2021 Conference Announcement - International Research Journal of Microbiology ( 2024) Volume 9, Issue 7
Received: 26-Sep-2022, Manuscript No. jbbs-23-87910; Editor assigned: 28-Sep-2022, Pre QC No. P-87910; Reviewed: 12-Oct-2022, QC No. Q-87910; Revised: 18-Oct-2022, Manuscript No. R-87910; Published: 26-Oct-2022, DOI: 10.14303/2141-5463.2023.29
Pyrolysis Combustion, Oil, Microalgae, LCA, TGA
(Cole S A et al ., 2017) The production of methane biogas from waste microalgae biomass derived from a lipid-based biofuel process or saline wastewater treatment is made possible by the anaerobic digestion of halophytic microalgae biomass. The resulting methane biogas can be used to power a co-generation facility that generates renewable thermal and electric energy. Electricity generated from biomass extraction may allow for a significant reduction in the amount of grid-supplied electricity needed. In addition to lowering the greenhouse gas emissions connected with the facility, the potential reduction in electricity requirements would significantly increase the commercial viability of the microalgae biofuel production operation(Mason N M et al., 2017).
(Luo Y et al., 2017) The additional benefit of recovering vital nutrients from the leftover 60–70% extracted microalgae biomass by anaerobic digestion will allow the nutrient loop associated with microalgae extraction to be closed. its manufacturing. This leftover microalgal biomass contains nutrients that are biologically locked up, but anaerobic digestion has the power to release those nutrients, making them bio-available and ideal for regrowing microalgal biomass. It is crucial for boosting the viability of the microalgae biofuel businesses to use anaerobic digestion in salty circumstances for the generation of microalgae biofuels and/or the treatment of saline effluent. Before the commercialization of this technology can be advantageous for the microalgae business, there are a number of issues that need to be resolved with regard to the anaerobic digestion of halophytic microalgae biomass. When anaerobically digesting saline microalgae biomass, there are two main obstacles to overcome: the first is the high salinity that results from halophytic microalgae culture conditions, and the second is the physical properties of microalgae biomass as a substrate feedstock for anaerobic digestion. According to existing research, methane production declines noticeably as salt levels rise. (Bosker M et al., 2009) The effects of salt on anaerobic digestion are well known, and it has been hypothesised that sodium concentrations of 5745 mg L1 can considerably limit anaerobic digestion. However, McCarty later revised this inhibitory dosage and increased it to 8000 mg L1. The anaerobic digestion of biomass obtained from seawater is hampered by this concentration since surface sea water typically contains 10,000–11,000 mg L1 of sodium. Using 16S rDNA techniques, Lefebvre et al. identified numerous methanogen species that are identifiable at greater salinities; nevertheless, as the salinity concentration increased, the specific methanogenic activity and methane generation declined. (Dagum C et al.,1997) The authors also mentioned that the substrate of the feedstock had an impact.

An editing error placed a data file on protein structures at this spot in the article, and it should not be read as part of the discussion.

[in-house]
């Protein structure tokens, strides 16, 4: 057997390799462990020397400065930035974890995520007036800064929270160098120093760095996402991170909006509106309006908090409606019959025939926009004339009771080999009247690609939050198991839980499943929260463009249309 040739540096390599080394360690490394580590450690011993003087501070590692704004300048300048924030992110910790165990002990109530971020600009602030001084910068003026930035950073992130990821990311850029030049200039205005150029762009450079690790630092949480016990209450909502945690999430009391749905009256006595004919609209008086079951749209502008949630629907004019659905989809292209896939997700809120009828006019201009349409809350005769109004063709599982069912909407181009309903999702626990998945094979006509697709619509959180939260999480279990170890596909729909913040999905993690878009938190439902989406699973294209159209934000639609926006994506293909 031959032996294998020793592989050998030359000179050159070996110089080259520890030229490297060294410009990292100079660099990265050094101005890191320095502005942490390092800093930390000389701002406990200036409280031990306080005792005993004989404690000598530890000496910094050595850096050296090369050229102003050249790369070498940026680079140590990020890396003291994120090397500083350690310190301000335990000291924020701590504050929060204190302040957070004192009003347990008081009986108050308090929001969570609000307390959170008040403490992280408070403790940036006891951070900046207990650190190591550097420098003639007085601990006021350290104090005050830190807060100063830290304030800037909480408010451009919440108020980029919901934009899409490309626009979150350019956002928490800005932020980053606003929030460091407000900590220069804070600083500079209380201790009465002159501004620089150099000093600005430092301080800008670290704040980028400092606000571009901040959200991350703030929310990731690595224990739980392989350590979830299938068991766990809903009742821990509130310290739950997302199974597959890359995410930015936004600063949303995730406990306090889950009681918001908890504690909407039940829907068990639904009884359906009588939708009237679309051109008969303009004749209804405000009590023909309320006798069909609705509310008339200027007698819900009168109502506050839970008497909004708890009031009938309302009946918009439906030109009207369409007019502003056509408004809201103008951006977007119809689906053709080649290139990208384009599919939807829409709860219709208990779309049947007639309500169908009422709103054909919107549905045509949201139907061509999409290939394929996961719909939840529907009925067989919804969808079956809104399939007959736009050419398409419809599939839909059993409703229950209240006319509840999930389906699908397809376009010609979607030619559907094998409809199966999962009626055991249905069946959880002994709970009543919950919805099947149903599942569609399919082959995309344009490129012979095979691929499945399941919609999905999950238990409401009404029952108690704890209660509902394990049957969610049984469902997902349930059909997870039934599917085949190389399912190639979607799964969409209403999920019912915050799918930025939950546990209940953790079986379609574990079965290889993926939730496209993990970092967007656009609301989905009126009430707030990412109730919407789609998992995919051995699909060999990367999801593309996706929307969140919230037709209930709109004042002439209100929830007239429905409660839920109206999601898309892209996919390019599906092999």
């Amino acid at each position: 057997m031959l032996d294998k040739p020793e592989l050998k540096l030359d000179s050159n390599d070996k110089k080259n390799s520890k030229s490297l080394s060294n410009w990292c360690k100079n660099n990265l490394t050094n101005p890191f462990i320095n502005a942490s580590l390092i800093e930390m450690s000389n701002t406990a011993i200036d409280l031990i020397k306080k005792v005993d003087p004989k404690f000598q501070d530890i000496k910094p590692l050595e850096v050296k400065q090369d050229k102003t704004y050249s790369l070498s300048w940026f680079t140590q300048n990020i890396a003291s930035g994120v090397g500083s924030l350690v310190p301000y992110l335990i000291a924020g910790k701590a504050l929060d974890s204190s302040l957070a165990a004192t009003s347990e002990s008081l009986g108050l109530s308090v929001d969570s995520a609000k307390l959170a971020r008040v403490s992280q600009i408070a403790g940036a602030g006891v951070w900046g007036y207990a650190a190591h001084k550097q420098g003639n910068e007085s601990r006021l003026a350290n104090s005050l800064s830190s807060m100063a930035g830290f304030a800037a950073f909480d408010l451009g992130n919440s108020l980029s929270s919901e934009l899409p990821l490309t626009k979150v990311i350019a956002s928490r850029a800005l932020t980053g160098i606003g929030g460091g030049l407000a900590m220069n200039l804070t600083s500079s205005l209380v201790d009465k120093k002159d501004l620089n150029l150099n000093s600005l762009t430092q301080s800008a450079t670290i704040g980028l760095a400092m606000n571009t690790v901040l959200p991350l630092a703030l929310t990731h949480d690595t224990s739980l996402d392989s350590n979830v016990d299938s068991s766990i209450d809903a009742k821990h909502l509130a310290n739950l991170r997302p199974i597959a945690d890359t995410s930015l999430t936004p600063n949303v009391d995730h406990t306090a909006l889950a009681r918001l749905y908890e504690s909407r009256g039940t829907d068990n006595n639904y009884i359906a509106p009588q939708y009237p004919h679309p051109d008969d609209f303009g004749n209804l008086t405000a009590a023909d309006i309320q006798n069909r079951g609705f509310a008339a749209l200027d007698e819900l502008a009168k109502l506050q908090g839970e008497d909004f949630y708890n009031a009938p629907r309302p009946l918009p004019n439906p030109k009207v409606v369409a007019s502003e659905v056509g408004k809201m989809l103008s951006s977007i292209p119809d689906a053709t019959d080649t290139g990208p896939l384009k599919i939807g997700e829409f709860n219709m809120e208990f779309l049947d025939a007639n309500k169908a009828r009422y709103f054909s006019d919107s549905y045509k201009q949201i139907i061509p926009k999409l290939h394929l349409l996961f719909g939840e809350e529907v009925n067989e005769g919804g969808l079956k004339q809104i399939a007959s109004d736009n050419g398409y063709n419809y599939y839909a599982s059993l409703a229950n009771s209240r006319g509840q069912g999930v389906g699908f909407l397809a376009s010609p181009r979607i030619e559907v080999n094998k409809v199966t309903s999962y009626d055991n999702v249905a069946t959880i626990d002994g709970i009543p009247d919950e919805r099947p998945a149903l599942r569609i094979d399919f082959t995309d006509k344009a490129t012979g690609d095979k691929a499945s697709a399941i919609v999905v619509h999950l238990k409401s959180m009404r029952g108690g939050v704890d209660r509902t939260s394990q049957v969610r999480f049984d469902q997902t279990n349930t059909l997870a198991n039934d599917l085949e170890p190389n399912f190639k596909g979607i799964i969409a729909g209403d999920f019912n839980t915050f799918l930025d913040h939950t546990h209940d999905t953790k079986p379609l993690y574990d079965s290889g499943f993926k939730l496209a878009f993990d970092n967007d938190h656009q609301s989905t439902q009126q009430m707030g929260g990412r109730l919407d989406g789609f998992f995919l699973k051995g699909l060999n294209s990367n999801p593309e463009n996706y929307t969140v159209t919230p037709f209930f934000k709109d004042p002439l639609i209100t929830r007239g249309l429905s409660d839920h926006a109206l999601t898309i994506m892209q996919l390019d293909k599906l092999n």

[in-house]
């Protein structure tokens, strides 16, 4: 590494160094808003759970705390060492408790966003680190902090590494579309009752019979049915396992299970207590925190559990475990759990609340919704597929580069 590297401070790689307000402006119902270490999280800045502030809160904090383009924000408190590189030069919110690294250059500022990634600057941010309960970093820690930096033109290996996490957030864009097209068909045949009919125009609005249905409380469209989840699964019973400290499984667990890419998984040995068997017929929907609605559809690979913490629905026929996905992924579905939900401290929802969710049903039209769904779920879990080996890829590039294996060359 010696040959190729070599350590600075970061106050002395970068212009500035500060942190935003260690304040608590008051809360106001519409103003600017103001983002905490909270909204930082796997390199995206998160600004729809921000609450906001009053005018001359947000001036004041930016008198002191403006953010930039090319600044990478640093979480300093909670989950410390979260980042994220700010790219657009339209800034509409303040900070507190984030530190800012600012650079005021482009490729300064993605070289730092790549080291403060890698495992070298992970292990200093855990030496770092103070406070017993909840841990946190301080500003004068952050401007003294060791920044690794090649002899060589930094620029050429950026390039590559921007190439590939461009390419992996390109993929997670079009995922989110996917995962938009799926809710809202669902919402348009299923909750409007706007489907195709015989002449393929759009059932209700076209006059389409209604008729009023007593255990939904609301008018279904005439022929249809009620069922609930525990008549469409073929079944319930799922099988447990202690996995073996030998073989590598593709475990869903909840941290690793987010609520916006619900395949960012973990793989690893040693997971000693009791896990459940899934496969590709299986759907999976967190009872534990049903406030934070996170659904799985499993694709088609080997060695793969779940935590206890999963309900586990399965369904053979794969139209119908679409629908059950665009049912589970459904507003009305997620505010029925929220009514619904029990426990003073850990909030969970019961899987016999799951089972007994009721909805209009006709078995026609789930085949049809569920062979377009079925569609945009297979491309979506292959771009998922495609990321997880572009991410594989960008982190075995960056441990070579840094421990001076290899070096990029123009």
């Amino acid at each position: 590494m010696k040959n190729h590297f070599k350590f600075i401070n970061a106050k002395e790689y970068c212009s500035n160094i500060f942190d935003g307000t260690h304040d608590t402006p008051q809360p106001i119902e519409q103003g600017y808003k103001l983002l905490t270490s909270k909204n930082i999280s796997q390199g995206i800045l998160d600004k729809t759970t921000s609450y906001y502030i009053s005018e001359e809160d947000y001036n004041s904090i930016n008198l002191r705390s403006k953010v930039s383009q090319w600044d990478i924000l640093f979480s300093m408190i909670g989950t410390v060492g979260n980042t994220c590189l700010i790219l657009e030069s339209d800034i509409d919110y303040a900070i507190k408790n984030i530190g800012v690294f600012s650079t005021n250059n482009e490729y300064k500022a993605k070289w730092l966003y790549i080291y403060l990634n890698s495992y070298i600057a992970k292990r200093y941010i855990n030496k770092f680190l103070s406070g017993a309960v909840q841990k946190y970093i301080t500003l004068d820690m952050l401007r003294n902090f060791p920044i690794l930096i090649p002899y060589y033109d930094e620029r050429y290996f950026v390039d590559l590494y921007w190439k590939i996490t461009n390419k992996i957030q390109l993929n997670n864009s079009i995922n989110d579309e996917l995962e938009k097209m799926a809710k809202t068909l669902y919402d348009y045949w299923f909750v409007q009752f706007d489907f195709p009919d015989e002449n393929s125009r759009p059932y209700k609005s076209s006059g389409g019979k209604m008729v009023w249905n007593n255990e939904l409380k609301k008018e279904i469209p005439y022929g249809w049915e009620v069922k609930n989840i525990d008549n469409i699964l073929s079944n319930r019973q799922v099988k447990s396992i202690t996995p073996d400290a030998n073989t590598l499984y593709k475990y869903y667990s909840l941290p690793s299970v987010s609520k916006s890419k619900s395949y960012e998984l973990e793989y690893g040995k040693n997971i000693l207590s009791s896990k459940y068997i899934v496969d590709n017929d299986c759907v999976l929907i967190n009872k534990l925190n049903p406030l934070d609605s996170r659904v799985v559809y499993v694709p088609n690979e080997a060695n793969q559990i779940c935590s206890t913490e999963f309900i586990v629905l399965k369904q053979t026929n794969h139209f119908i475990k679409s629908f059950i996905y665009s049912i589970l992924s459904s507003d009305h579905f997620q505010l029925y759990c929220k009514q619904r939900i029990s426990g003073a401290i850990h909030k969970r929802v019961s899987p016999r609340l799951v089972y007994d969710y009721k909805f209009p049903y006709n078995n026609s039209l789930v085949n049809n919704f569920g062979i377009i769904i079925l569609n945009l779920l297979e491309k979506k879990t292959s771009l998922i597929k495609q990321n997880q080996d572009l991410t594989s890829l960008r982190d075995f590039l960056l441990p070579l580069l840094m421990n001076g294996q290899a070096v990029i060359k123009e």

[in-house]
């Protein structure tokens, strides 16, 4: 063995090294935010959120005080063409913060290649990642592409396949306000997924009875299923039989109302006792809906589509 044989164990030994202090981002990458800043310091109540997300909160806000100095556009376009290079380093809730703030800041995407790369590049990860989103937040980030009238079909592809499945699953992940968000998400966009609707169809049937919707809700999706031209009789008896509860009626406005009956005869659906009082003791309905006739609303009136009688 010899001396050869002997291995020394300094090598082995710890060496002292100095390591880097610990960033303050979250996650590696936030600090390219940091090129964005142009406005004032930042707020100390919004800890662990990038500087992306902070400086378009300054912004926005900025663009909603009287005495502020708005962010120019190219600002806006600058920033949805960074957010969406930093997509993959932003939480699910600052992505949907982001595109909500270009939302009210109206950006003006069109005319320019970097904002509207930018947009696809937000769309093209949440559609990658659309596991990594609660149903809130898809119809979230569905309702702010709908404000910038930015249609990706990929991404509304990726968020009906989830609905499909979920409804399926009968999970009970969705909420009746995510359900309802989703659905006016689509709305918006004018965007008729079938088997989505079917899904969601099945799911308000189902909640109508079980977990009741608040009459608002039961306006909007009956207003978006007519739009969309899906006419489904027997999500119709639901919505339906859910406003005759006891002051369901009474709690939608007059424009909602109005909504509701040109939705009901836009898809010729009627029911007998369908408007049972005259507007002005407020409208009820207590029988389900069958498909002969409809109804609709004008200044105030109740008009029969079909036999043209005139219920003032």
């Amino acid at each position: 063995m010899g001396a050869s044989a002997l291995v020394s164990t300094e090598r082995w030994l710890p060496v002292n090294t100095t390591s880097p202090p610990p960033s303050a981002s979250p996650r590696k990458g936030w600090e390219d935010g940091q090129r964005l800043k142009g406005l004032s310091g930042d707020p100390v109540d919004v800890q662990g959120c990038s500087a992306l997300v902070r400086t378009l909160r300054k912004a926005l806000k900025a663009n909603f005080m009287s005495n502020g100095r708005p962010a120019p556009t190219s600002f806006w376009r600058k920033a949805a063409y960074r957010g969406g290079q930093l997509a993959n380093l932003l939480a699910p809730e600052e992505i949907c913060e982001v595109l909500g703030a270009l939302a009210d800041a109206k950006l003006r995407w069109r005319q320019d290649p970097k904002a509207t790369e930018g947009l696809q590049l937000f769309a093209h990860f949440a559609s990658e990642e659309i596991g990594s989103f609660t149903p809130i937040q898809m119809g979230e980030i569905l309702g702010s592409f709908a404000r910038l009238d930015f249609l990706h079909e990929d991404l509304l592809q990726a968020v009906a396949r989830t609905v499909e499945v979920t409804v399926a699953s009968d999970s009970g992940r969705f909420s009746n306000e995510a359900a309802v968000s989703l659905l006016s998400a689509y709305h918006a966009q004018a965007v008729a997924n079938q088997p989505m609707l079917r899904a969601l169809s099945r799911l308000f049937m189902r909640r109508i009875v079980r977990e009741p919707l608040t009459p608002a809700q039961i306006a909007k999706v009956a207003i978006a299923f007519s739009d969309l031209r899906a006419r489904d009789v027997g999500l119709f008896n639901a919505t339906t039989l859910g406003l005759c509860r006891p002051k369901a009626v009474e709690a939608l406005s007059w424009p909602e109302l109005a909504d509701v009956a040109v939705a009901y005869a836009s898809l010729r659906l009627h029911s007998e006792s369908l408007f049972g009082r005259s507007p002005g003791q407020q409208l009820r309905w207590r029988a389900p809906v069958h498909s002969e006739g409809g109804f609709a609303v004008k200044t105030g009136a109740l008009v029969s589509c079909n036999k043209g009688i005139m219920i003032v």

the methane decrease caused by sodium inhibition. According to Lefebvre et al., the reaction appeared to be hindered when a reactor was operating with distillery vinasse feedstock at a lower salt concentration of 10 g L-1 as opposed to a second reactor that was working with ethanol feedstock, where inhibition wasn't noticed until 60 g L-1. This finding illustrates how the substrate used for digestion might affect how the methanogenic bacteria are inhibited. It is obvious that each substrate should be subjected to independent investigation in order to determine how it affects the response of the bacterial community. An initial assessment of a functional piggery effluent anaerobic digestion community was carried out using polymerase chain reaction denaturing gradient gel electrophoresis because salinity inhibits anaerobic digestion (PCR DGGE) analysis. To examine the reaction and adaptation of the microbial community to increasingly saline circumstances, this DGGE study used microbial community samples from an operating piggery effluent anaerobic digester that had been treated to increased salt. In the second stage of the investigation, Tetraselmis sp., a halophytic alga, was used as a feedstock for the synthesis of bio-methane via anaerobic digestion in saline conditions. Using PCR DGGE to profile the response and adaptation of the bacterial community, it was determined how the microbial community changed during anaerobic digestion. Comparing the acidogenesis and hydrolysis stages of anaerobic digestion to the methanogen stage, it has been found that methanogen bacteria are significantly more affected by environmental factors. Therefore, Archaea-specific primers were also used to particularly study the activity of methanogen bacteria responsible for methane synthesis (Dubey A et al., 2009).